Truthear Shio Review

Bedrock Reviews
Published in
5 min readJan 31


The Truthear Shio is a compact digital-to-analog converter (DAC) and amplifier combination unit that retails for $69.99. The Shio features a 3.5 mm single-ended output and a 4.4 mm balanced output, as well as a physical volume rocker. The Shio uses dual Cirrus Logic CS43198 DAC chips, only seen previously on more expensive products. ShenzhenAudio sent me the Shio in exchange for my impressions.’s image compression has become much worse in the last several months. While I try to find a solution, please visit the link below for full-resolution versions of the images in this review:

Shio — Lensdump


I have used the Truthear Shio with the following headphones:

  • Moondrop S8
  • Dunu Kima
  • Truthear Hola
  • TinHiFi T4 Plus
  • Moondrop Void
  • HiFiMan HE400SE


I have tested this device with local FLAC and Spotify Premium. Visit my page to get an idea of what I listen to:

XenosBroodLord’s Library |


The Shio comes in a small grey cardboard package with a white slipcover. The slipcover features the anime mascot “Shiroi” on the front face and details the Shio’s technical specifications on the rear face. The device itself and a small Truthear-branded USB-C to USB-C cable are secured in a foam mounting tray inside the package. In terms of documentation, the Shio comes with a warranty card and an owner’s manual written in Chinese, English, and Japanese. The Shio also includes an illustrated postcard providing key biographical details about Shiroi.


The Truthear Shio has an oblong form factor with rounded corners. The four long faces of the device are covered in a textured pleather wrap. The wrap is subtly embossed with the Truthear logo on one side. I strongly dislike the use of pleather in most products and the Shio does not change my mind. The pleather looks and feels cheap and tacky. I would have preferred the entire device use the black anodized finish present on the top and bottom faces. The Shio features a female USB-C port, which enables use with different kinds of transport devices. The metal volume rocker is located on the spine of the device. There is a small LED indicator off to the side of the volume rocker that indicates the current gain setting. The pleather around this LED is not cut perfectly, adding to the cheap presentation. The 4.4mm balanced output is gold-plated, but the 3.5mm output is not.


The Truthear Shio is not compatible with headset controls, nor does it send connector status to the host device. It also lacks pause on headphone disconnect functionality. Because the Shio is most likely intended for use with a desktop or laptop, I am willing to overlook these omissions, but I would love to see at least the pause on headphone disconnect feature enabled on more balanced source devices. My aging Qudelix 5K has this feature for its balanced 2.5mm output, so I do not understand why this functionality is overlooked on so many products.


Truthear has made an ASIO driver available for the Shio here. I generally stick to WASAPI (Shared) for ease of use with Equalizer APO, but I did confirm that the driver worked with MusicBee.


Note: I made the following observations with a system-wide -4 dB pre-amp setting as suggested here. While I recommend using this pre-amp setting to preserve fidelity, it does reduce the headroom of all connected source devices.

The Truthear Shio is very powerful. Pairing the Shio with the Moondrop S8 using the balanced output, I reach my typical listening volume at a Windows system volume setting of 12/100. The HiFiMan HE400SE requires a volume setting of around 40/100 using the balanced connection. On the single-ended side, the Truthear Shio required a setting of 20/100 and the Moondrop Void needed 32/100. I did not need to use the high-gain setting for any of the headphones I tested the Shio with.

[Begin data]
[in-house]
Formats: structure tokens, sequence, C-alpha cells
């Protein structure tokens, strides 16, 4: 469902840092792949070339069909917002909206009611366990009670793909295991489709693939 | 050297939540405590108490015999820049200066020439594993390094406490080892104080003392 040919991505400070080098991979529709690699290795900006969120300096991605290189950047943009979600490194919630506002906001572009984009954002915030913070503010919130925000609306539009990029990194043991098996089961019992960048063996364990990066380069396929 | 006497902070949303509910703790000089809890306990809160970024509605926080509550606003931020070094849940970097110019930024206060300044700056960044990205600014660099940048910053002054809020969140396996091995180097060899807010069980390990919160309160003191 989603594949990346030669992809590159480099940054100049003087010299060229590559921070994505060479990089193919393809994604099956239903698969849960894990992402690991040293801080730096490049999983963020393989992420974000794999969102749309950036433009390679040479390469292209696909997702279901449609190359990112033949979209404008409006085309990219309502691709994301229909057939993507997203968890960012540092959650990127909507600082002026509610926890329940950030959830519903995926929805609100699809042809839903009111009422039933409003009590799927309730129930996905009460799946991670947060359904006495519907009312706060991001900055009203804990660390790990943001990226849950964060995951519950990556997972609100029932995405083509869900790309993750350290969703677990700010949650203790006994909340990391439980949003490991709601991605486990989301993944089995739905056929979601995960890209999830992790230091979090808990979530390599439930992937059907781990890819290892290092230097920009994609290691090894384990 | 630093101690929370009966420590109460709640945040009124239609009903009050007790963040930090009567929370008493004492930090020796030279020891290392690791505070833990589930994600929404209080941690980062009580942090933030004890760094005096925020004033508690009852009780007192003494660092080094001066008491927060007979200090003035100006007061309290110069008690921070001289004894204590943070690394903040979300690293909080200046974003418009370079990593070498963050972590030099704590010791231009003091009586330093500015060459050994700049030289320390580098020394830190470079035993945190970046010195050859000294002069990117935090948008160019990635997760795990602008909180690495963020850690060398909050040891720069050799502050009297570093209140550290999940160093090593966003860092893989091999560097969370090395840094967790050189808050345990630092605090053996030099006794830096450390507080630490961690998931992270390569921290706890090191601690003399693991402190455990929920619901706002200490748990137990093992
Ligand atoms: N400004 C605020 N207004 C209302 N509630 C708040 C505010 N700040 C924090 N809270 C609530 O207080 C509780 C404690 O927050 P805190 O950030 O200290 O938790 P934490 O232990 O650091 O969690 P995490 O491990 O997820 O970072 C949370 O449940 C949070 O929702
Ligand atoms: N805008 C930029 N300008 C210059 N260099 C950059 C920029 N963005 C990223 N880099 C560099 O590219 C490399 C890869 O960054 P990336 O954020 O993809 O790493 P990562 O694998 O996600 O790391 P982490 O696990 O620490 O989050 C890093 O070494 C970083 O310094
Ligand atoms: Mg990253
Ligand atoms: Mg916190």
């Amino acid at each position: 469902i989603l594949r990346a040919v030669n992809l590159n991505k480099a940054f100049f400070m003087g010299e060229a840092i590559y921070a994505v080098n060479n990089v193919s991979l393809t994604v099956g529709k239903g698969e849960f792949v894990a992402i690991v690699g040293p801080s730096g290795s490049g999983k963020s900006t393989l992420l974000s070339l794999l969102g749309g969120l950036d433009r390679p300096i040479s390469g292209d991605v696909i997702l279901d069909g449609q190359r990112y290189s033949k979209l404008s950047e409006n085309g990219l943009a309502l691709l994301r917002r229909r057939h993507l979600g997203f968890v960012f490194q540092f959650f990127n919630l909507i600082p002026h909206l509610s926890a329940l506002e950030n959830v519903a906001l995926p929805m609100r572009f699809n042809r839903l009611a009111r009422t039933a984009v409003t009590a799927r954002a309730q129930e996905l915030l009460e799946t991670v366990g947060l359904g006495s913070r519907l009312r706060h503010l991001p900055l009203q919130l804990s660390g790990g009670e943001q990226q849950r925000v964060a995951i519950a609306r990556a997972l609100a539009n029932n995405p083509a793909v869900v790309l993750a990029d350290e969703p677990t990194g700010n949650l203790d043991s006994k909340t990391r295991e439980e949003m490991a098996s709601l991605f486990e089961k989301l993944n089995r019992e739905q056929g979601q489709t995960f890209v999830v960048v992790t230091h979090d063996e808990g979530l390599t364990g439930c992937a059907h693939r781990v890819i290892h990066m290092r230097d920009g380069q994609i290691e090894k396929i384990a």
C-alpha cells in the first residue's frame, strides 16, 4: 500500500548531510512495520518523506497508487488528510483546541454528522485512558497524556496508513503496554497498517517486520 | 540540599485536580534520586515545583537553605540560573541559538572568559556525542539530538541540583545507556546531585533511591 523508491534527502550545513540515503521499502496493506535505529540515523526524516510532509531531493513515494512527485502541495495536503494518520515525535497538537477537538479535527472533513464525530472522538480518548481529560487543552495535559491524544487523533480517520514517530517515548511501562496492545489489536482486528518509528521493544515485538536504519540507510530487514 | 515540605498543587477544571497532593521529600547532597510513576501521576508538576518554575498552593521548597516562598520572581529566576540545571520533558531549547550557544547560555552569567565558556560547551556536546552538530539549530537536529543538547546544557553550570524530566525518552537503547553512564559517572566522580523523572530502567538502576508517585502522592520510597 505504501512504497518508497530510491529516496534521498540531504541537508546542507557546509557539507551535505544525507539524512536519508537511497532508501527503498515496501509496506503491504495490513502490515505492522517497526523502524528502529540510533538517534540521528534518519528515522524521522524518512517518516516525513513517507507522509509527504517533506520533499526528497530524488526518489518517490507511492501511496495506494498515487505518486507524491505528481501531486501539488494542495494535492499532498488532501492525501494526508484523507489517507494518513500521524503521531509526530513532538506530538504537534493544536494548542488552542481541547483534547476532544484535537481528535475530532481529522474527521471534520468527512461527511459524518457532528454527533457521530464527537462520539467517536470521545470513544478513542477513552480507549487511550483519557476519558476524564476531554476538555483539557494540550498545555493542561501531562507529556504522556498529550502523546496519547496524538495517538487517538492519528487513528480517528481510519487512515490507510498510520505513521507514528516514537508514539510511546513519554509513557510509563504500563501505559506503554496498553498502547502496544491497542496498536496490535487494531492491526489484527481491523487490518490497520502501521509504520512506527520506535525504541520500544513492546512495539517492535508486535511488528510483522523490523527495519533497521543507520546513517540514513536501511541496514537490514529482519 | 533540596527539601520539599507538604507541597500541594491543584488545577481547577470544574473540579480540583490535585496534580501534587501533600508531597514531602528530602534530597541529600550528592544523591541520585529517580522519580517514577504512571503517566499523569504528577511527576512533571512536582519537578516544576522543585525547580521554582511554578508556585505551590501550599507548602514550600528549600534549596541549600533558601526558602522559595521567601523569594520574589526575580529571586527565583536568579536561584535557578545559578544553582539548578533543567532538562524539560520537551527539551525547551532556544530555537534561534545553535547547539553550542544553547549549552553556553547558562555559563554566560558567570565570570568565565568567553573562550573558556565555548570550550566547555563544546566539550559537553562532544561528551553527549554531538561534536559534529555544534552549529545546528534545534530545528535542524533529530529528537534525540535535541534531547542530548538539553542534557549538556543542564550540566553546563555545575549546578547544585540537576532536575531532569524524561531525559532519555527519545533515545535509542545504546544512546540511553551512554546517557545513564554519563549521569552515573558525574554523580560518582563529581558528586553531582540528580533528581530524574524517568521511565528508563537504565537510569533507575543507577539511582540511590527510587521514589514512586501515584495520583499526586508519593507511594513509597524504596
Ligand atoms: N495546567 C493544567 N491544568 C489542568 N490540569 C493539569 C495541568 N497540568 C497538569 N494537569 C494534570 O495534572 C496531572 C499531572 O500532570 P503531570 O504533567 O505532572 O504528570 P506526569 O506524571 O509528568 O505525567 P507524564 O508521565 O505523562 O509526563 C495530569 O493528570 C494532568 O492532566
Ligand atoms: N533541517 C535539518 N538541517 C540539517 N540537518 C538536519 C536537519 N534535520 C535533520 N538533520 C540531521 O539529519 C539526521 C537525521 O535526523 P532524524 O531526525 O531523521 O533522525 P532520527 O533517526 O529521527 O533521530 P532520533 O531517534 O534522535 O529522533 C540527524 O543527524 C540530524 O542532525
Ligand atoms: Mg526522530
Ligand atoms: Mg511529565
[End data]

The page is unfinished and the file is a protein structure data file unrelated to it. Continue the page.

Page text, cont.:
I took the following power consumption measurements with the Truthear Shio connected to my PC:


All measurements were taken on the low-gain setting. The Windows system volume was set to 60/100 using the balanced output with the Moondrop S8 and 94/100 using the single-ended output with the Truthear Hola. Playing a -12 dBV 1 kHz test tone from REW, these volume settings achieved an SPL of roughly 94 dB, as registered by my IEC-711 clone microphone.

The Shio does not appear to have a true idle mode:


The Shio has excellent heat management and does not get warm to the touch even with prolonged use.


Note: I made the following observations switching back and forth between the Truthear Shio and the Hidizs S9 repeatedly under sighted conditions. The two devices were volume-matched to within .5 dB. Any perceived differences between the two sources may be a result of the remaining volume difference. There was also a delay of several seconds when switching between devices. The Moondrop S8 was used as the transducer for this comparison. In most cases, any differences between competently designed sources are infinitesimal and not necessarily apparent under uncontrolled testing conditions.

The Truthear Shio sounded slightly more grounded than the Hidizs S9, which is to say that there was more of a bass emphasis. The bass was better controlled and there was greater instrument separation, particularly between low- and high-frequency instruments. The S9 tends to oversharpen treble transients, whereas the Shio sounded smoother and more realistic.


The Truthear Shio is a terrific value and an easy recommendation from both a measured and subjective performance perspective. However, the sub-par build quality and questionable aesthetic may be dealbreakers for some. I hope that Turthear releases a revision with a cleaner, less polarizing exterior design quickly.

The Truthear Shio can be purchased here:

Truthear SHIO Dual CS43198 D/A Chips Lossless Portable DAC Amplifier/ (